The play, A Raisin in the Sun, is a piece of Black literature that is a strong part of my DNA. I grew up quoting from it. My family would reenact parts of it, we had seen the Sidney Poitier movie way too many times, and every time it came to town in one form or another (play, or the musical called—Raisin!) we would go see it. It never occurred to me as I grew up that the play reflected an author’s quest to tell a universally true story. That was something I learned about later, as a scholar, when I learned about the wonder that was Lorraine Hansberry.
Lorraine Hansberry lived only 34 years. She wears this look on her face a lot of the time as if she just doesn’t care what you think of her. Before she became the first Black woman playwright on Broadway and to win the National Critics Circle Award, she was an activist and pushed hard for Civil Rights for African Americans. She wrote for Paul Robeson’s progressive newspaper and for other liberal papers, outing herself as a lesbian in the 1950’s but again: She didn’t care what you thought. She even married a Jewish man but divorced him a few years later. Maybe he got on her nerves. She packed a whole lot of living into those 34 short years and left behind that great legacy of A Raisin in the Sun.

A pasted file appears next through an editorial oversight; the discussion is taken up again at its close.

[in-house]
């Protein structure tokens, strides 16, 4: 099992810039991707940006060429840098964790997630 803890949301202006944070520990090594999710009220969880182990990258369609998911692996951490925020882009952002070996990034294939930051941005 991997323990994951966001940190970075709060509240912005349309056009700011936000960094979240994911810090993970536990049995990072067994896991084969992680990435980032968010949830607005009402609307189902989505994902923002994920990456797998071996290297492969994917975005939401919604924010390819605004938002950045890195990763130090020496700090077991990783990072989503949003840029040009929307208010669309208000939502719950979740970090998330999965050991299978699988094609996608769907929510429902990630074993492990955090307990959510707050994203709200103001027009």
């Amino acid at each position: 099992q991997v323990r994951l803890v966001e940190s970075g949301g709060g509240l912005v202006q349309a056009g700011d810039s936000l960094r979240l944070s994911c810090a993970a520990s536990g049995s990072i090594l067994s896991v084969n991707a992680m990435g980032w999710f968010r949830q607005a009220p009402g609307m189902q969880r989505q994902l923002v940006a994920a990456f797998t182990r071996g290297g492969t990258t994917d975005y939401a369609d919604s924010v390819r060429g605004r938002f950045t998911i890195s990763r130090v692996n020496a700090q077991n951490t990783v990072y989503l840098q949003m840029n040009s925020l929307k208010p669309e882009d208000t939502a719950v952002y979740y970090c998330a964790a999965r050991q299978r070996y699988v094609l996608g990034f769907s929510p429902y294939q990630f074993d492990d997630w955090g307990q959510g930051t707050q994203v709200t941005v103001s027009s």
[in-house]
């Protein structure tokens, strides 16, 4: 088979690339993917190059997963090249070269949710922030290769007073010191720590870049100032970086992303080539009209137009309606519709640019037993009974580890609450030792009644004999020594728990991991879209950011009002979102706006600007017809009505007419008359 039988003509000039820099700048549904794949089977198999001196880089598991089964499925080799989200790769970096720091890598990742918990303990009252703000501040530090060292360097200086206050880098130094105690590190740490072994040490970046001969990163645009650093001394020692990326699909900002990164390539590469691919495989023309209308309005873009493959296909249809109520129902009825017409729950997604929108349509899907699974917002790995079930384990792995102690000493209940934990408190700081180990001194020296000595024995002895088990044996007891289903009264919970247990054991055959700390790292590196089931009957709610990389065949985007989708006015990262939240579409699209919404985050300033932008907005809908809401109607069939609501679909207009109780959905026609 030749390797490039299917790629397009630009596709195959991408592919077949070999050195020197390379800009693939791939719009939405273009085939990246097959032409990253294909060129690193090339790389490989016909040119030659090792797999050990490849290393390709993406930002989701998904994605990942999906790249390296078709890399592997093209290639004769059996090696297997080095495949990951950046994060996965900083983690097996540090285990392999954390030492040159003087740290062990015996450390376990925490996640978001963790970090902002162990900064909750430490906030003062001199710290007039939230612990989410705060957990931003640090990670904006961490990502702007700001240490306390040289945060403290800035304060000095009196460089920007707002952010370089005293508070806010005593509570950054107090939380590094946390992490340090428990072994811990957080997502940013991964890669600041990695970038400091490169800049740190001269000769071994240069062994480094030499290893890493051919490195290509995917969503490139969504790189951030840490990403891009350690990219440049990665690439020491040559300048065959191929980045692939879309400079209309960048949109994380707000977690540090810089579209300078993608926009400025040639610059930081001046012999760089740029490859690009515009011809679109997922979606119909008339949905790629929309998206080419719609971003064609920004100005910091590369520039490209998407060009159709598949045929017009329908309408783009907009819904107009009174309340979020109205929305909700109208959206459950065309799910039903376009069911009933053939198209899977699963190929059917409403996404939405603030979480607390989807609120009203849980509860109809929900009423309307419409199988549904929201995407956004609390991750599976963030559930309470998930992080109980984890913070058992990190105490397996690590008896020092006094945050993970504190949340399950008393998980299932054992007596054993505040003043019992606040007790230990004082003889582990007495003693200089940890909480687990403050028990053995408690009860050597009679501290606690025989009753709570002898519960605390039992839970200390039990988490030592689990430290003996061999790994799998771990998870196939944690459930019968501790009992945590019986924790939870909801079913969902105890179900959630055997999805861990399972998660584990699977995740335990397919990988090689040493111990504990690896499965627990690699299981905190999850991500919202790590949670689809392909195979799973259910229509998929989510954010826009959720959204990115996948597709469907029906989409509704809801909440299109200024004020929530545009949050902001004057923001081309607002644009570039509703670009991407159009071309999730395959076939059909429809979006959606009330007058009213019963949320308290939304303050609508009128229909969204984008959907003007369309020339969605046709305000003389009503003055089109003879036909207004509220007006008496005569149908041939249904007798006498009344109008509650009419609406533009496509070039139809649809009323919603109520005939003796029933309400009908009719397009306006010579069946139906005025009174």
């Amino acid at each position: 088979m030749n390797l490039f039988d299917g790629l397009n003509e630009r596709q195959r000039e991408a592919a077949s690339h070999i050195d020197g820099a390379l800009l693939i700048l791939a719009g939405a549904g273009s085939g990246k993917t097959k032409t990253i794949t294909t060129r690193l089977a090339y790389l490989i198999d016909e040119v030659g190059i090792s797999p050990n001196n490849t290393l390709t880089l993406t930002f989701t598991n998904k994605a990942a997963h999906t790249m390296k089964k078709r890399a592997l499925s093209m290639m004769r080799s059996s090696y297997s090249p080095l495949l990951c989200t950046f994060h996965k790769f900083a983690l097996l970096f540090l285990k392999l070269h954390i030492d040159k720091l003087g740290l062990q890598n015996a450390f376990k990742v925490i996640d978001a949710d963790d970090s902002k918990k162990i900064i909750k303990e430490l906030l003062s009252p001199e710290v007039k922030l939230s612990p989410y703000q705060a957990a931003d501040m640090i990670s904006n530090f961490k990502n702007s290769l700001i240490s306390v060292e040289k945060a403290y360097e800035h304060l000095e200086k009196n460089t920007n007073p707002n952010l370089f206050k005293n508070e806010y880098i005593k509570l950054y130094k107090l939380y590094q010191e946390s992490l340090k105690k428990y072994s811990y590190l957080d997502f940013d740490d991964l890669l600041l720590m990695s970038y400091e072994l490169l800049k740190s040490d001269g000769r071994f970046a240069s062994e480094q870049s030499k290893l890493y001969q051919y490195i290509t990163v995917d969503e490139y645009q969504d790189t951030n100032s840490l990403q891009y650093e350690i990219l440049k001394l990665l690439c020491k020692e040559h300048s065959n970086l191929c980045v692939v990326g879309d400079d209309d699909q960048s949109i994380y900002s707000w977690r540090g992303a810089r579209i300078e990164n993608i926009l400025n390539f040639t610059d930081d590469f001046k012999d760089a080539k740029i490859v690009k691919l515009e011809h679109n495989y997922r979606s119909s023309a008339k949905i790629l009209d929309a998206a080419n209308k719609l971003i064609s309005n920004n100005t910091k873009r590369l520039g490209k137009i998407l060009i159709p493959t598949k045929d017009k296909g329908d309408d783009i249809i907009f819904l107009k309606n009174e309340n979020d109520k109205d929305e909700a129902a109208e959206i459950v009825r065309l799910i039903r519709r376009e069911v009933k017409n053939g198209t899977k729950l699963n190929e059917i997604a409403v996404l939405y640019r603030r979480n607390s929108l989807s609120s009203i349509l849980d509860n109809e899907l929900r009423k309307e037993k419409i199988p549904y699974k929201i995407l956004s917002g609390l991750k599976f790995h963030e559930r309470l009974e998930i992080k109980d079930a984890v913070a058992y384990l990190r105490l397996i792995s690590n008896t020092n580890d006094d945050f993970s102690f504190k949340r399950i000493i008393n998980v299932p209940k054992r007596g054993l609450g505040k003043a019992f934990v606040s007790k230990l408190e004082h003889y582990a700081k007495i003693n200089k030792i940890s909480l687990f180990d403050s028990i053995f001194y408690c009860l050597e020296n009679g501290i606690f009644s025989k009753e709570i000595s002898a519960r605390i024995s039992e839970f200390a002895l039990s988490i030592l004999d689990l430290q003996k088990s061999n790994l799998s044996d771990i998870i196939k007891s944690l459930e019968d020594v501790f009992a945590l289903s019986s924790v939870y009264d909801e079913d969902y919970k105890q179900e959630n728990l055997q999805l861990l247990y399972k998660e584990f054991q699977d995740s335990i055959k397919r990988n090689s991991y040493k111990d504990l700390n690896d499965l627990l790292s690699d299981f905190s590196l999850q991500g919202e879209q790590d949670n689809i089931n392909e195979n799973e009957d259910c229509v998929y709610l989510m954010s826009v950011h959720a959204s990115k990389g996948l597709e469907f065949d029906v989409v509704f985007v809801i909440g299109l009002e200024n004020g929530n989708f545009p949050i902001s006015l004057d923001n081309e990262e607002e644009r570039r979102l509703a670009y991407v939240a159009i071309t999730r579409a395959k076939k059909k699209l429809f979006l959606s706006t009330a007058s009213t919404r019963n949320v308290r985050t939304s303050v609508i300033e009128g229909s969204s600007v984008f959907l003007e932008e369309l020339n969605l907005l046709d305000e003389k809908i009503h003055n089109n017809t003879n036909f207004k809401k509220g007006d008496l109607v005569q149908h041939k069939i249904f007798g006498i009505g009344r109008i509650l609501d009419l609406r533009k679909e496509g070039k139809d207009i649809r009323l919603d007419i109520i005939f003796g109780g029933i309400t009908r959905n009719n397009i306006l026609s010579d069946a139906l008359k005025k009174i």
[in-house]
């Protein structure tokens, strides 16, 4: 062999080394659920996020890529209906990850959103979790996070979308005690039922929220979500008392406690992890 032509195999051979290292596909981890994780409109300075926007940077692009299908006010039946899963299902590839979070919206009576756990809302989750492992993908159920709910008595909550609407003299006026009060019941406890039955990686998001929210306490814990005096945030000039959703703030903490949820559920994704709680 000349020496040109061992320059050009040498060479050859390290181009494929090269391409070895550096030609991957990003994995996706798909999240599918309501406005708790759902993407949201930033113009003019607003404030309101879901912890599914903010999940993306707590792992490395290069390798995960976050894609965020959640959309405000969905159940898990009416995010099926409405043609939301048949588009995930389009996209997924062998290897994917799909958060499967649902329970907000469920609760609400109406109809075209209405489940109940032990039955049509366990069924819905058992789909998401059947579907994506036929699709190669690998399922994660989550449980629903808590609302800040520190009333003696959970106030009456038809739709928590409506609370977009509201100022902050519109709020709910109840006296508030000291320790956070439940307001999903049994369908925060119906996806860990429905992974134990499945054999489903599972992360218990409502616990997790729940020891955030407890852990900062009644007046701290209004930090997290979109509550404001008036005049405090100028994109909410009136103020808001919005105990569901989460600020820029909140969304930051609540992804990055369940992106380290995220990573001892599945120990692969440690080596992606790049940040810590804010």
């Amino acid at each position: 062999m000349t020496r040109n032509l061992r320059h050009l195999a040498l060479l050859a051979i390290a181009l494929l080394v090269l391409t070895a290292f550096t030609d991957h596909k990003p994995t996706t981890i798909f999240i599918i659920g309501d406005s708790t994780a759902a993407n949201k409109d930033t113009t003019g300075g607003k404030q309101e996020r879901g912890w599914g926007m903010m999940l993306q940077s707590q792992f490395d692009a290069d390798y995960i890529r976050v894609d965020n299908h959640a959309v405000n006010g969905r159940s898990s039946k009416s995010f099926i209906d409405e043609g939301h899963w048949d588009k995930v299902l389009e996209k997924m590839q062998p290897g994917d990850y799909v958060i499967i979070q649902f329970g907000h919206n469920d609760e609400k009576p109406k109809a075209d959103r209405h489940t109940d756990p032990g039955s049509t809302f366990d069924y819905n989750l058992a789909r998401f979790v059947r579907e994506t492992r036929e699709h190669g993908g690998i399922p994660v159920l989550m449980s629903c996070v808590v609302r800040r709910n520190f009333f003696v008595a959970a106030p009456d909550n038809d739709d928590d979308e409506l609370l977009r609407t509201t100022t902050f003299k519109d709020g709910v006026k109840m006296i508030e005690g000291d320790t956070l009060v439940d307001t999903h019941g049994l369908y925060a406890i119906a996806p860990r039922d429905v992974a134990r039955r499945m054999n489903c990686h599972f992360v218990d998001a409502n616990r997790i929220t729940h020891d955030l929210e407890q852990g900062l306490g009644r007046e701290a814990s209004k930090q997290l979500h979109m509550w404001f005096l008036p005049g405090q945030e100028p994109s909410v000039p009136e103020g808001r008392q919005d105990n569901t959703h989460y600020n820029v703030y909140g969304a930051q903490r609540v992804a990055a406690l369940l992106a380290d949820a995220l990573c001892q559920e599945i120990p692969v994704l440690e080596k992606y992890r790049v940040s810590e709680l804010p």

Hansberry came by her tenacity honestly. A Raisin in the Sun is based on her family’s story of what happened when they attempted to improve their lives in the 1930’s and tried to move to an all-white community. They stayed in the house and refused to move, even when their neighbors attacked them. Their situation became the basis of a Supreme Court case, Hansberry v. Lee. Hansberry had the nerve to take the ire of their neighbors and turn it into a Broadway success. The play that lives is an example of how universal a story can be. Her tenaciousness and just plain guts reminds me of what it takes to show that one struggle can stand in place for the struggle we all face in this tumult we call life.
In the midst of these calls for diversity in publishing, I needed Lorraine Hansberry to uplift me and remind me that each day is precious and to make each day count for something in this life. I hope she inspires you to do the same.
I love learning from you 🙂
I so appreciate that you said that Cilla! Thank you so much for stopping by!
Currently listed on Amazon as No. 1 in plays: http://amzn.to/1mAEAZa (script). Movie here: http://amzn.to/1odaJXV.
I’m not surprised. Hansberry wrote the quintessentially American story when so many people believed that was not possible to do featuring characters who were Black. Thank you so much, Grace, for commenting and for stopping by.